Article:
Learn about college before heading to college to learn.
So you want your kids to go to college — that’s great! They have the opportunity to get an education that will likely put them at the top of employers’ lists. But there’s a lot you need to know about the financial aspect of planning for college. Let’s dig in!
Educate Yourself About Expenses
First, focus your noggin on the different expenses that might be involved in going to college. It’s not just tuition and books, but living expenses while at college. That can include room and board in the dorms, as well as cash for fun activities that solidify friendships for life.
STUDENT BUDGET CALCULATOR – This calculator is specifically designed to help students understand their expenses and income while attending a university, college, or other full-time educational institution.
Saving for College
If your kids are younger, you have more time to start saving for their college education. Don’t forget, though: You’ll need to consider how costs might rise over that decade or two. Get a better idea of how much savings will be needed in order to send your kids to college using this college savings calculator.
COLLEGE SAVINGS – Use this calculator to help develop or fine tune your education savings plan.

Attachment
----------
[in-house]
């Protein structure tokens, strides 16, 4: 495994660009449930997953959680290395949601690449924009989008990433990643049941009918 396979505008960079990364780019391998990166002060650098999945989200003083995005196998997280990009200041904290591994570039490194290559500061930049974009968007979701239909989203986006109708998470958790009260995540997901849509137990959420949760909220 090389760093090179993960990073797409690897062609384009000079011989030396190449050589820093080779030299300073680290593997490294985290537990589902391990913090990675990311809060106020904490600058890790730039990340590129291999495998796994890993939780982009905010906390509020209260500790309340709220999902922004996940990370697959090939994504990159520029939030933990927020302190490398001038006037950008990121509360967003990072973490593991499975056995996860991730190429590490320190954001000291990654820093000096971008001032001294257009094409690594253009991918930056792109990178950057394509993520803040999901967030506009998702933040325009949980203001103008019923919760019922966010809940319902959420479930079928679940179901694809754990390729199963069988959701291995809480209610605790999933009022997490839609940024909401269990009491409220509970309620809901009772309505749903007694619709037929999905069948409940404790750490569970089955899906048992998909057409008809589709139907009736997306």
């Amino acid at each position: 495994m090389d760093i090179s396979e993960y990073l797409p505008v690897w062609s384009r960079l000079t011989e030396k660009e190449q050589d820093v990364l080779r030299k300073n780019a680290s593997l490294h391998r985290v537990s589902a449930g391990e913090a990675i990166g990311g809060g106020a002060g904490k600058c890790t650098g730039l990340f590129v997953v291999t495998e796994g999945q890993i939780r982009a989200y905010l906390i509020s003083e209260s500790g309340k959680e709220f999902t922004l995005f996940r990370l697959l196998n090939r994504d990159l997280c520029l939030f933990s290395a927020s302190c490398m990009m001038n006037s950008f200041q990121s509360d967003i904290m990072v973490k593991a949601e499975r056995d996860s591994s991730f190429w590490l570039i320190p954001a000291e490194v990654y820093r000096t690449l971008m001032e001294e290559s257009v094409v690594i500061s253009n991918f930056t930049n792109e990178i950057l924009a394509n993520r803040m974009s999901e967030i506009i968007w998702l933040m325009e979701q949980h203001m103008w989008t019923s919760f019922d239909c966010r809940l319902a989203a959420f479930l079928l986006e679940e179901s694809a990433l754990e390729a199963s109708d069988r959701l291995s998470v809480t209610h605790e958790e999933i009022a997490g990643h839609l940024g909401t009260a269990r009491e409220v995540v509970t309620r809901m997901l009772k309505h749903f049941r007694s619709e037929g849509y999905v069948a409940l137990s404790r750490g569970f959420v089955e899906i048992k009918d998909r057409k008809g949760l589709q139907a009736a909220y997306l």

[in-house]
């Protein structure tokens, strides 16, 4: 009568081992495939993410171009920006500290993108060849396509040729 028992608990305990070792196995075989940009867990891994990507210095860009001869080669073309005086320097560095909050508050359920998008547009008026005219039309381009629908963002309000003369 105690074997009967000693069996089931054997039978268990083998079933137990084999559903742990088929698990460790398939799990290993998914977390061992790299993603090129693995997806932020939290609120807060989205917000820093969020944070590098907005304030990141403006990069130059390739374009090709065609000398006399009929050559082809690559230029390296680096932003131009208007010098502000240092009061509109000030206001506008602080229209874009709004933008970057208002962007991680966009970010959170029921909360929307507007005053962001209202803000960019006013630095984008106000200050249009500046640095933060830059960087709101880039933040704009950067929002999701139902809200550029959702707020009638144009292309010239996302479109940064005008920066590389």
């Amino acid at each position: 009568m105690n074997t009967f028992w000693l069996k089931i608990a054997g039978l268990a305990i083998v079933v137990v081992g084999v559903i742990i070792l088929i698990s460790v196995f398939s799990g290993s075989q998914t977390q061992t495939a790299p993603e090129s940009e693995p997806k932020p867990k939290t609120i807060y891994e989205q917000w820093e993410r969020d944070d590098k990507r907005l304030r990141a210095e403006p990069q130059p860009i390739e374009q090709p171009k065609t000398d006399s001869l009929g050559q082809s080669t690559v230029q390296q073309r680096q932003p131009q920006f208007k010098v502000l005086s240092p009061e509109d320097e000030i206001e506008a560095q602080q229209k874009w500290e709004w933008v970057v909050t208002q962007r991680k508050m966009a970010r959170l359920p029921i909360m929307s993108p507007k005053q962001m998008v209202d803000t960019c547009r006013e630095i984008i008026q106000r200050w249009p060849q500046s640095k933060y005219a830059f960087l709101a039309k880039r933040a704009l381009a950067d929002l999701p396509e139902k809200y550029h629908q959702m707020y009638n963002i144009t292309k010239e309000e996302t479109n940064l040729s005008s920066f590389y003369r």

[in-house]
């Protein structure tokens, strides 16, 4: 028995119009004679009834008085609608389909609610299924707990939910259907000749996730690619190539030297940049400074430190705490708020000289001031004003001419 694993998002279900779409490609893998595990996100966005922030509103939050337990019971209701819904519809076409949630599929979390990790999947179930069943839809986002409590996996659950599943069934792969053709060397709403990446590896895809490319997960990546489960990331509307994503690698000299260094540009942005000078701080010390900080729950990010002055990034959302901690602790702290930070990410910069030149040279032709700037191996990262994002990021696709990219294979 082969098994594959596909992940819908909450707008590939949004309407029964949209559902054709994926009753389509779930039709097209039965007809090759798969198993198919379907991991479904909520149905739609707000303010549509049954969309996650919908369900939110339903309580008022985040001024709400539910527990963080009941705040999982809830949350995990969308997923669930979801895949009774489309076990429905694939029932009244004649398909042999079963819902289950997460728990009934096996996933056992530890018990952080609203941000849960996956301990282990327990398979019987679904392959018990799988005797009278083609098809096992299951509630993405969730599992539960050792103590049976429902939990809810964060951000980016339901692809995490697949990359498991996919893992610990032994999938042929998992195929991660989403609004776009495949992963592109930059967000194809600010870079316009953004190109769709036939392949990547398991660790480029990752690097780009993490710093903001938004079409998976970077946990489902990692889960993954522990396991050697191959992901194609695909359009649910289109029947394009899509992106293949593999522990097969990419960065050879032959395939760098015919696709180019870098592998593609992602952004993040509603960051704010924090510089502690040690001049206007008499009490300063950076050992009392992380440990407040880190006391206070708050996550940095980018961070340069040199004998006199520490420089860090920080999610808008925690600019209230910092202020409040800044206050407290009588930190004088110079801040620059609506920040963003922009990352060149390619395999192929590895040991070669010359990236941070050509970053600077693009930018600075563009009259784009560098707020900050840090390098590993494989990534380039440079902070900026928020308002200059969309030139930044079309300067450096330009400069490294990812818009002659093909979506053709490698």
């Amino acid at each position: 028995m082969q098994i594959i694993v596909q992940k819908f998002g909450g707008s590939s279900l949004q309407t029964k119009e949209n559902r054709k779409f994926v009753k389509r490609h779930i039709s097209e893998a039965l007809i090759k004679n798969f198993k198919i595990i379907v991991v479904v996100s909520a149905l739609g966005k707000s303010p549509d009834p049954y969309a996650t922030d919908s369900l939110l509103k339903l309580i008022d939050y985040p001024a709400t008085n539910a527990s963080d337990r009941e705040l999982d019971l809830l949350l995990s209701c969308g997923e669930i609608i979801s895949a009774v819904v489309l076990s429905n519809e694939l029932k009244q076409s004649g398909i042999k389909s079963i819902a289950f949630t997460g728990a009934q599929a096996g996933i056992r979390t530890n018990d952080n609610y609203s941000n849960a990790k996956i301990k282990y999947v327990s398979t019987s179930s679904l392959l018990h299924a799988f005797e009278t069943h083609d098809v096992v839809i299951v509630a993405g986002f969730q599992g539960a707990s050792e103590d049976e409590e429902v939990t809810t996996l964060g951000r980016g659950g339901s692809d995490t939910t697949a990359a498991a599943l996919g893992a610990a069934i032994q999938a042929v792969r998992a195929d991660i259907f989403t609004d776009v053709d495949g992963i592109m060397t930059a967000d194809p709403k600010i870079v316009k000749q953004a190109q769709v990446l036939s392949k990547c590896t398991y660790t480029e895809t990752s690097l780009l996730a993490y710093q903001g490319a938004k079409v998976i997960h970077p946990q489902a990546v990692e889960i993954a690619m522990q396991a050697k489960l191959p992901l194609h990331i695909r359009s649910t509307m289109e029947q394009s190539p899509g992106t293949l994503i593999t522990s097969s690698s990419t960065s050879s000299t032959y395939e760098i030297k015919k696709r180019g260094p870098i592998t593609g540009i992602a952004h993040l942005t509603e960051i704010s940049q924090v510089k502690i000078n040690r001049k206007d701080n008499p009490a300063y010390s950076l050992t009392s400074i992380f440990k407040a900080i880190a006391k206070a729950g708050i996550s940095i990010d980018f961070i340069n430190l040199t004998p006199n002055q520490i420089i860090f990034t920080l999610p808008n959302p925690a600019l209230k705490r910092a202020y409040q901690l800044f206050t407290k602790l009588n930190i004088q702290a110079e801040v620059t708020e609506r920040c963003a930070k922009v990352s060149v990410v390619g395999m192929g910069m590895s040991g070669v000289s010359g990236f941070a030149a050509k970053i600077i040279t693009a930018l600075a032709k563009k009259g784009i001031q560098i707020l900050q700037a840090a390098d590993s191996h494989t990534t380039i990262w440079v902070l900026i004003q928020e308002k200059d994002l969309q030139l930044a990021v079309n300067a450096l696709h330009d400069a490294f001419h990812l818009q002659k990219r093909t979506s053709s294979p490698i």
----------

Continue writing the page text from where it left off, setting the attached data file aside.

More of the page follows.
When you’re ready to get serious about saving, Linn Area Credit Union can assist with an Education IRA. Save up to $2,000 per child per year, and have the flexibility to transfer funds from one child’s account to another.
Scholarships and grants
When the time comes, you’ll want to explore all scholarship and grant options that are available for your family. You might try asking your family’s employers, membership organizations and more about opportunities for funding a child’s education. There are some credit union-affiliated scholarships that we tell our members about each year, so be sure to keep an eye out for this information.
A budget is simply a written plan for how you spend your money each month. This basic tool will help you manage your finances and keep you out of financial hot water.
The most important (and challenging!) part of saving money is not touching what you have saved and letting it grow.